• Decomposition of polyaromatic hydrocarbons (PAHs)

Triethylamine (TEA) was utilized to solvate and extract the polyaromatic hydrocarbons (PAHs) found in crude oil. By solvating these PAHs, TEA can attract the PAHs to itself. Once removed, TiO2 slurries and UV light can photocatalytically degrade the PAHs. The figure shows the high success rate of this experiment. With high yielding of recoveries of 93–99% of these contaminants, this process has become an innovative idea that can be finalized for actual environmental usage. This procedure demonstrates the ability to develop photocatalysts that would be performed at ambient pressure, ambient temperature, and at a cheaper cost.

See also[edit]

References[edit]

  1. ^ Wu, CH; Chang, CL (2006). "Decolorization of Reactive Red 2 by advanced oxidation processes: Comparative studies of homogeneous and heterogeneous systems". Journal of hazardous materials 128 (2–3): 265–72. doi:10.1016/j.jhazmat.2005.08.013. PMID 16182444.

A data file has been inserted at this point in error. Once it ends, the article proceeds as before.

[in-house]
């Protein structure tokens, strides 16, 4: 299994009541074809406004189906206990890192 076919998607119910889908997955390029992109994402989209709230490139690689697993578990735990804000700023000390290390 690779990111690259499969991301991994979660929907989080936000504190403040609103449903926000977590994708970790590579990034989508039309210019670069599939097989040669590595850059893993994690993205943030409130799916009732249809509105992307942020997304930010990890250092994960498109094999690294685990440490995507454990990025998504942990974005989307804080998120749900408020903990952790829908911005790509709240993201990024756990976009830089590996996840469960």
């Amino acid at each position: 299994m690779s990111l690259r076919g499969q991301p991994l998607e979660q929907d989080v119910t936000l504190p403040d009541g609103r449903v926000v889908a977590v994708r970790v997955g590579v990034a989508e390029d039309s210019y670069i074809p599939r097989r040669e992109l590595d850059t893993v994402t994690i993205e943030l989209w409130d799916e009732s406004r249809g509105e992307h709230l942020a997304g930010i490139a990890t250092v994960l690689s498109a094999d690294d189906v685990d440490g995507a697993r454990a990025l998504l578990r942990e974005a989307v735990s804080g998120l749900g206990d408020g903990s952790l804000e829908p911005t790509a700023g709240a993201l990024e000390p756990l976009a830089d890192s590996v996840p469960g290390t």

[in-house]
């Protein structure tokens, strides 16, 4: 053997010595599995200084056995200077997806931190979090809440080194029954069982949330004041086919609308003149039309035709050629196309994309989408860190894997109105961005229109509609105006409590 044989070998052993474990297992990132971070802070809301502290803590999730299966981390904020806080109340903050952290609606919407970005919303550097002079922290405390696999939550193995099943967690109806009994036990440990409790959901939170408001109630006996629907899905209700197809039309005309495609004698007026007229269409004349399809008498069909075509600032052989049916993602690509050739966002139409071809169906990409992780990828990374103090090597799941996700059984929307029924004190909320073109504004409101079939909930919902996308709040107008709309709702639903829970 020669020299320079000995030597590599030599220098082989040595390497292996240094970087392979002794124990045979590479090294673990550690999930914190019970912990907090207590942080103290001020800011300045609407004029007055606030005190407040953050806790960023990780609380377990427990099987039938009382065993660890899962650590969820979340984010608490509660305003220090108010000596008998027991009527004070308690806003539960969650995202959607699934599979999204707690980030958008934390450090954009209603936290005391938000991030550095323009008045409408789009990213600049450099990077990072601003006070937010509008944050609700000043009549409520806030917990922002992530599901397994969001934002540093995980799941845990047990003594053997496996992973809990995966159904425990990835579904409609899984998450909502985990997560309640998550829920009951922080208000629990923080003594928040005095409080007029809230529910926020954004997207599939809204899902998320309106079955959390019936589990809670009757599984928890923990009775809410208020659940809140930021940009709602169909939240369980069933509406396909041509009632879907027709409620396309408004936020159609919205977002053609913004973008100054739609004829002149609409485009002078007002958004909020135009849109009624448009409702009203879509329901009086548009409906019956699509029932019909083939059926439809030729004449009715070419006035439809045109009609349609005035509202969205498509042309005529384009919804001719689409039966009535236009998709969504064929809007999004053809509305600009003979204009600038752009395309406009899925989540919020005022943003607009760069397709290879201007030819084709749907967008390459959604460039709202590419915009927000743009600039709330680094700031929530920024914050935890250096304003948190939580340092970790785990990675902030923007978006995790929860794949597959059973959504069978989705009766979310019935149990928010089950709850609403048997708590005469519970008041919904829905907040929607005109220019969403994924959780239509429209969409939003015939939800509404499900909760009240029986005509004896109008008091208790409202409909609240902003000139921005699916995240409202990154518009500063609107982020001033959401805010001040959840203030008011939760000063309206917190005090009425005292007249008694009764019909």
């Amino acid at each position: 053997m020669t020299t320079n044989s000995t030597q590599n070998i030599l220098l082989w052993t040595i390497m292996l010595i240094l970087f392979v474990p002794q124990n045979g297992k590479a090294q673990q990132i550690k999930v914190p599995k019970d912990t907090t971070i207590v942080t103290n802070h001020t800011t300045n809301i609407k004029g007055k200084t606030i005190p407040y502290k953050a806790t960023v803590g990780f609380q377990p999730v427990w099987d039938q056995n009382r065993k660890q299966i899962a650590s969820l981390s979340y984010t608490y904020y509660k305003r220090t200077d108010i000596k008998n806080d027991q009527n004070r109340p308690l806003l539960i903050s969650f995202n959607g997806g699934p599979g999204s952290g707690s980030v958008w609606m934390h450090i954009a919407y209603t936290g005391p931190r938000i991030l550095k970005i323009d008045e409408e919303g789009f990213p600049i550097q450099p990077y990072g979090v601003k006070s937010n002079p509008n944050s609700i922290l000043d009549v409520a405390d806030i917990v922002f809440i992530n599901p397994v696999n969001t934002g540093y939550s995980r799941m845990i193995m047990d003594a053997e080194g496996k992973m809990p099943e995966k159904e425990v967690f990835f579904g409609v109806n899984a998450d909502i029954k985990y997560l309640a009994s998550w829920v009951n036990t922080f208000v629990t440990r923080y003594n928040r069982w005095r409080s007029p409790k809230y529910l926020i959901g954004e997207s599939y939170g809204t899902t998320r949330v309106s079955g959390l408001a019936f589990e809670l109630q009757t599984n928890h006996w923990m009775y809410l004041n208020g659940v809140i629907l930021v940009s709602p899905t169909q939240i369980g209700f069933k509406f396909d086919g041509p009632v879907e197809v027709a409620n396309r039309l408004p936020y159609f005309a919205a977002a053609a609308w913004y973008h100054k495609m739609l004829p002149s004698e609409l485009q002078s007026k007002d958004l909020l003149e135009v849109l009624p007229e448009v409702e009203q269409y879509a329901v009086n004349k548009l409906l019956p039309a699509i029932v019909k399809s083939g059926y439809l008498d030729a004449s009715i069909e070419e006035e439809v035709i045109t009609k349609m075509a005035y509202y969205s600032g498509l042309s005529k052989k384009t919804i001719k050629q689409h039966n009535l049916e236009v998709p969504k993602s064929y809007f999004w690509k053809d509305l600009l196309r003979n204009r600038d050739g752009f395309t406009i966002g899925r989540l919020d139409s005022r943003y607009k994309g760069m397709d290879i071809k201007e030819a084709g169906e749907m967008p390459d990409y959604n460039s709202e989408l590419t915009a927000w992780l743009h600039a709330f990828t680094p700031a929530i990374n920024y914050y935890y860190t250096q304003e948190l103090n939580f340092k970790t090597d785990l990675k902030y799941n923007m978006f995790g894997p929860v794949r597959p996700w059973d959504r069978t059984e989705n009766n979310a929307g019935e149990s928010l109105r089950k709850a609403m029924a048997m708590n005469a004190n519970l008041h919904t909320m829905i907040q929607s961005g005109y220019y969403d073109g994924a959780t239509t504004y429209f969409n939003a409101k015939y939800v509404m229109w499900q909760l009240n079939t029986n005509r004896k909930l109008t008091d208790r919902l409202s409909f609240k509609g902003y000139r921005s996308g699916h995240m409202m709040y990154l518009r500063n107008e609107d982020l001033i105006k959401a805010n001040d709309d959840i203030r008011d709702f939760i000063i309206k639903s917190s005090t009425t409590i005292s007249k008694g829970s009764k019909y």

2. ^ Peternel, IT; Koprivanac, N; Bozić, AM; Kusić, HM (2007). "Comparative study of UV/TiO2, UV/ZnO and photo-Fenton processes for the organic reactive dye degradation in aqueous solution". Journal of hazardous materials 148 (1–2): 477–84. doi:10.1016/j.jhazmat.2007.02.072. PMID 17400374. 
  3. ^ Linsebigler, Amy L.; Lu, Guangquan.; Yates, John T. (1995). "Photocatalysis on TiO2 Surfaces: Principles, Mechanisms, and Selected Results". Chemical Reviews 95 (3): 735. doi:10.1021/cr00035a013. 
  4. ^ Daneshvar, N; Salari, D; Khataee, A.R (2004). "Photocatalytic degradation of azo dye acid red 14 in water on ZnO as an alternative catalyst to TiO2". Journal of Photochemistry and Photobiology A: Chemistry 162 (2–3): 317. doi:10.1016/S1010-6030(03)00378-2. 
  5. ^ Kudo, Akihiko; Kato, Hideki; Tsuji, Issei (2004). "Strategies for the Development of Visible-light-driven Photocatalysts for Water Splitting". Chemistry Letters 33 (12): 1534. doi:10.1002/chin.200513248.